In (Zhu et al. 2006), a numerical analysis is conducted to analyze the indoor flow field assuming coughing and respiration. They assumed coughing to be a steady phenomenon, with a velocity equal to the maximum initial velocity of the coughed airflow determined by PIV experiments as the boundary condition. Then, a parametric study is conducted to analyze the transport process for droplets with diameters of 30, 50, 100, 200, 300, and 500 micrometers using the Lagrangian equation to show how saliva droplets were expelled from the mouth by coughing, dispersed in the air, and finally attached to surfaces. Based on the results, the transport characteristics of saliva droplets produced by coughing are investigated in a calm indoor environment. The patient human model was assumed to cough consecutively, while the other human model was assumed to inhale constantly. Andrade et al. (2018) analyzed the risk of infection for practicing persons in a gymnasium considering different gyms, namely, ventilated with either split system or central system air conditioners. The study advised that ineffective ventilation increases the risk of infections such as influenza and tuberculosis. Abbasi and Samaei (2019) studied the effects of the incubation temperature on the density and composition of airborne fungi in an indoor and outdoor space of hospital. They concluded that the incubation temperature had a remarkable effect on airborne fungi.

In (Khare et al. 2015), a study on covering a cough is conducted experimentally. It is found that it can be useful in reducing the transmission of airborne infectious diseases. In order to do this, smoke is used to visualize the airflow exhaled by as much as 16 people. Their mouths were covered by several means, as cupped hands, fists, elbows, and tissues. Then that study developed simplified models for predicting the airflow based on smoke visualization data. It was found that covering a cough with a tissue, a cupped hand, or an elbow can significantly reduce the exhaled air horizontal velocity and cause the particles to move upward with the thermal plumes generated by a human body. In contrast with an uncovered cough, a covered cough or a cough with the head turned away may prevent direct exposure.

Mathematical modeling is used for the prediction of the spread of the virus whether on a global scale like national or even international scale using statistical models and also is used to predict the spread of the virus over building scales by tracing the path of the infection particles using differential equations. For a review on different models, see Kohanski et al. (2020).

Regarding the mathematical modeling of airborne diseases modelled as aerosols, one could think of purely Eulerian techniques (Hijazi and Howieson 2018) or mixed Eulerian–Lagrangian techniques (Kim et al. 2012; Guo et al. n.d.) to be able to capture or track the particles causing the infection, respectively. Using OpenFOAM package, Pendar and Páscoa (2020) applied a fully coupled Eulerian–Lagrangian technique resulting in a deeper understanding of the saliva-disease-carrier droplet transmission mechanisms. Dbouka and Drikakis (2020) used a mathematical model considering the multiphase nature of the phenomenon and considered heat transfer effects to investigate transport, dispersion, and evaporation of saliva particles and they concluded that a further work is required to quantify the influence of the environment’s relative humidity (HR) and temperature. The effect of HR and the ambient wind on the value of the “physical-distancing” is investigated using Eulerian–Lagrangian formulation by Feng et al. (2020) using computational fluid-particle dynamic (CFPD) simulations with the capability of predicting droplet size changes due to condensation and evaporation.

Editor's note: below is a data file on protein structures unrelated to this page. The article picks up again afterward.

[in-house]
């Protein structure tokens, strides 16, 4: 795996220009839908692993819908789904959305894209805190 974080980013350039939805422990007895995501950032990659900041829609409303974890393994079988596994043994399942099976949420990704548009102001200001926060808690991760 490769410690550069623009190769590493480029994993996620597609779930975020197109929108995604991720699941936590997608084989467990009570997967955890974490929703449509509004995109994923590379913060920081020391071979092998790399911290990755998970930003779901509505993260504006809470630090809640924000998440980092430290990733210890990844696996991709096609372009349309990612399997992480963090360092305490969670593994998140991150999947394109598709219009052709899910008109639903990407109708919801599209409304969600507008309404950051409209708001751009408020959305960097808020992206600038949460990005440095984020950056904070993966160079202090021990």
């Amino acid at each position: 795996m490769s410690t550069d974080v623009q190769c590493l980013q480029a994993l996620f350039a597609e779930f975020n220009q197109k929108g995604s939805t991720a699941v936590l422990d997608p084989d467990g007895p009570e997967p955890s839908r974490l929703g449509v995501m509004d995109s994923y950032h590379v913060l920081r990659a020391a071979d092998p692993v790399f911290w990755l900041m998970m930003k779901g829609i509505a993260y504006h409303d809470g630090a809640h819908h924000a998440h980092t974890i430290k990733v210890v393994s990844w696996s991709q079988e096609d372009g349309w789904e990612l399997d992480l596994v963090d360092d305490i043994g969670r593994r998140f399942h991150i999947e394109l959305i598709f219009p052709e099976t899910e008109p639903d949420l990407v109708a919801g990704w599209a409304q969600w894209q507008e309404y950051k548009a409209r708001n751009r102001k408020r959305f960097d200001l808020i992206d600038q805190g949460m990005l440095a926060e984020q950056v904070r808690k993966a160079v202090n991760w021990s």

The goal of this paper is to study the transport of the cough-generated aerosol from a patient in a metro wagon subjected to different scenarios of ventilation rates and patient position and make recommendations on the ventilation for reducing the risk of infection of COVID 19 and the similar airborne viruses.

The paper is structured as follows: in “The mathematical model”, the mathematical model of the problem is stated, followed by describing the geometry, mesh, and the boundary conditions of the cases in “Problem setup”. Results are discussed in “Results and discussion”, and conclusions are drawn in “Summary and conclusions”.

The mathematical model

The problem at hand is modeled as unsteady, compressible, turbulent, and non-isothermal ideal gas flow with dispersed incompressible constant diameter cough-generated aerosols. Fig. 1 shows a simplified schematic for the interaction between the gas and the cough-generated aerosols.

Fig. 1

Schematic for the interaction between the cough generated aerosols and the air

For the gas phase, the Eulerian form of the governing equations, namely, the Reynolds averaged Navier Stokes equations (RANS), for the air being modeled as non-polar compressible Newtonian fluid, are:

The continuity equation:

$$ \frac{\partial {\rho}_a}{\partial t}+\mathbf{\nabla}\cdotp \left({\rho}_a{\mathbf{V}}_{\boldsymbol{a}}\right)=0, $$

and the linear momentum equation is:

$$ {\rho}_a\left(\frac{\partial {\mathbf{V}}_{\boldsymbol{a}}}{\partial t}+{\mathbf{V}}_{\boldsymbol{a}}\cdotp \nabla {\mathbf{V}}_{\boldsymbol{a}}\right)=-\mathbf{\nabla}p+\mathbf{\nabla}\cdotp \left({\boldsymbol{\uptau}}_l+{\boldsymbol{\uptau}}_t\right)+\mathbf{F}, $$

while the energy equation, with no source terms, reads:

$$ {\rho}_a{c}_v\left(\frac{\partial T}{\partial t}+{\mathbf{V}}_{\boldsymbol{a}}\cdotp \nabla T\right)=Q+\mathbf{\nabla}\cdotp {\mathbf{q}}_l+\mathbf{\nabla}\cdotp {\mathbf{q}}_t- ptr\left(\mathbf{D}\right)+\left({\boldsymbol{\uptau}}_l+{\boldsymbol{\uptau}}_t\right):\mathbf{D}, $$

where D is the rate of strain tensor defined by:

$$ \mathbf{D}=\frac{\mathbf{1}}{\mathbf{2}}\left[\mathit{\operatorname{grad}}{\mathbf{V}}_{\boldsymbol{a}}+{\left(\mathit{\operatorname{grad}}{\mathbf{V}}_{\boldsymbol{a}}\right)}^{\boldsymbol{T}}\right] $$